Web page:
Skip to contents
College Football

Oklahoma Assistant Cale Gundy Resigns After “Shameful” Film-Room Incident

STILLWATER, OK - NOVEMBER 27: Offensive coordinator Cale Gundy of the Oklahoma Sooners greets his brother, head coach Mike Gundy of the Oklahoma State Cowboys, before their game at Boone Pickens Stadium on November 27, 2021 in Stillwater, Oklahoma. (Photo by Brian Bahr/Getty Images)
Brian Bahr/Getty Images

On Sunday night, Oklahoma assistant Cale Gundy released a lengthy statement announcing, “with great anguish,” his sudden retirement from the team. Gundy wrote that he’s leaving the Sooners after more than 30 years because of an incident at a team film session last week, wherein he reprimanded a player for not taking notes by grabbing the player’s tablet and reading the messages that were on the screen in front of the whole team. This classic bit of Is there anything you’d like to share with the rest of us? classroom reprimanding blew up in Gundy’s face when he failed to stop himself from reading one particular word that was on the player’s screen.

“One particular word that I should never—under any circumstance—have uttered was displayed on the screen,” Gundy wrote. “In the moment, I did not even realize what I was reading and, as soon as I did, I was horrified.”

Cale Gundy, OSU head coach Mike Gundy’s younger brother, played quarterback for the Sooners from 1990 through 1993. After a short stint as an assistant with UAB, he returned to Oklahoma to take an assistant coaching job in 1999 when Bob Stoops was hired. In his 23 seasons on the Sooners’ sideline, Gundy served as running backs coach, receivers coach, and assistant head coach. Before he resigned on Sunday, he had been the longest-tenured coach in the Big 12, and his sudden departure appears to have come as quite the shock. Former star OU running backs Adrian Peterson and Joe Mixon both released statements—via the Apple Notes app and official Joe Mixon letterhead, respectively—in support of Gundy. “If not for Coach Gundy I would not have attended OU, survived at OU, stayed at OU, and succeeded in life after OU,” Mixon wrote. “I owe my education and professional career to him and most importantly I owe who I am as a person to him.” He went on to stress in remarkably strong terms that Gundy, A) is not racist, and B) should be reinstated by Oklahoma with immediate effect, which frames Gundy’s departure as a firing rather than a resignation.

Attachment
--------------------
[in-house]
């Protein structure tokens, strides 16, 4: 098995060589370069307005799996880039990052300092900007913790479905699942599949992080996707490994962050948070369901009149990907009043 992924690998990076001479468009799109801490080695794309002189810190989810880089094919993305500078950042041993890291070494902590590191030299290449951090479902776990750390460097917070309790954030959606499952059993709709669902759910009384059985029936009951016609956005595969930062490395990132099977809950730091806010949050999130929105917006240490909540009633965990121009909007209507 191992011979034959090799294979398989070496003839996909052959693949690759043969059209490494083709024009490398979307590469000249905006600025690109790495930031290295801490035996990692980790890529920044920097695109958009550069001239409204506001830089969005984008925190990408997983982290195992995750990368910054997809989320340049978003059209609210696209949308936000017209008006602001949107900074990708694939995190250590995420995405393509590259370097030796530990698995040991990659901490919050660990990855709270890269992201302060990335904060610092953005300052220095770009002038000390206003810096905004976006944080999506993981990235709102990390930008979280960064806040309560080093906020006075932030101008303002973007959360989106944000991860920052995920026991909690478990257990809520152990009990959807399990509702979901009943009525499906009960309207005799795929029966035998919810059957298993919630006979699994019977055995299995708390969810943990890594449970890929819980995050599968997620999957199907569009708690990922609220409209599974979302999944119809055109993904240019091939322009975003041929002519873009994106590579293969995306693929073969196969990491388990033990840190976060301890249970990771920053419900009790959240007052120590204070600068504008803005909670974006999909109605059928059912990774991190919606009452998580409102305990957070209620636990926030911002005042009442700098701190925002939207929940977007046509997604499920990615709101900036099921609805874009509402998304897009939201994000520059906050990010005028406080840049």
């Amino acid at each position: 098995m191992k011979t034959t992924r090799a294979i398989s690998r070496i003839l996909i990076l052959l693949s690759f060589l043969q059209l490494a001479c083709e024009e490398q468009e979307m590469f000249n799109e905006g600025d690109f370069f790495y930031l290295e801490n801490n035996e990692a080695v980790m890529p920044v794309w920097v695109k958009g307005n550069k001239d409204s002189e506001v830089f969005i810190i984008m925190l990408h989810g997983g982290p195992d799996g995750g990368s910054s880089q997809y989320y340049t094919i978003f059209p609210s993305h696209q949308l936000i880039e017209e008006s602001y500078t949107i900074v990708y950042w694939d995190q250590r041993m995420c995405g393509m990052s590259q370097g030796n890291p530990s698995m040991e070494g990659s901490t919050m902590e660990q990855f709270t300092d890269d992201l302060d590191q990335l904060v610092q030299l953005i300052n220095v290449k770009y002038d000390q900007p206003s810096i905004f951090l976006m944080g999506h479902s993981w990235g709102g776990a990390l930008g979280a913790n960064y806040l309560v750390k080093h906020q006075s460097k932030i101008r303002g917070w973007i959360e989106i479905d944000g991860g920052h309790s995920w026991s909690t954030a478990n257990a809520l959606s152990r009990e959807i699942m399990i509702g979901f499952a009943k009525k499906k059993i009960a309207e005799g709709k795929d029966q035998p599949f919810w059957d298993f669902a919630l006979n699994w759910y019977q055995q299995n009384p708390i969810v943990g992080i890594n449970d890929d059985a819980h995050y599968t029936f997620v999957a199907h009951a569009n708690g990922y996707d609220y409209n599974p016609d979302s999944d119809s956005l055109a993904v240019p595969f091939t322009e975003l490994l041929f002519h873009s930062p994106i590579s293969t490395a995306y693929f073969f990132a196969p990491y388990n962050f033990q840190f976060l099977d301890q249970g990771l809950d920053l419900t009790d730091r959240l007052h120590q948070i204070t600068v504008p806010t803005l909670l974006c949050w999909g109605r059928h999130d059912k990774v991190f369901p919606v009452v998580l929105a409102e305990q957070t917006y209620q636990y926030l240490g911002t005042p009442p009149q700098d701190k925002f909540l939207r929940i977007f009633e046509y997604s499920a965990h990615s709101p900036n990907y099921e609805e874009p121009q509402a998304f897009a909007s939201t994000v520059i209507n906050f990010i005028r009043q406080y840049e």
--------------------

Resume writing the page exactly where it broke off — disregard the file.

First-year Oklahoma head coach Brent Venables, who coached on the Stoops staff with Gundy for 12 seasons, released a statement of his own thanking Gundy for his “commitment” to the program. “We also acknowledge that in stepping aside he’s placed the program and the welfare of our student-athletes first,” the statement read. “In coaching and in life, we’re all accountable for our actions and the resulting outcomes.”

Nobody has come out and revealed exactly what Gundy said during the film session, but the swiftness of his resignation and other context clues make it pretty easy to figure out. It’s certainly possible that there were factors beyond this specific incident that contributed to his resignation, but for now he is entitled to some credit for accepting the consequences of his actions and swiftly resigning from his job. The alternative would have almost certainly resulted in a drawn-out PR battle with someone in a position of power at OU making the So what if he had been reciting a song lyric? Would he be allowed to say it then? argument, and nobody wants to deal with that.

Update, 4:01 p.m.: Venables has released another statement, referring to the word as “racially charged” and reiterating that resigning was “the right thing” for Gundy to do, as he said it multiple times.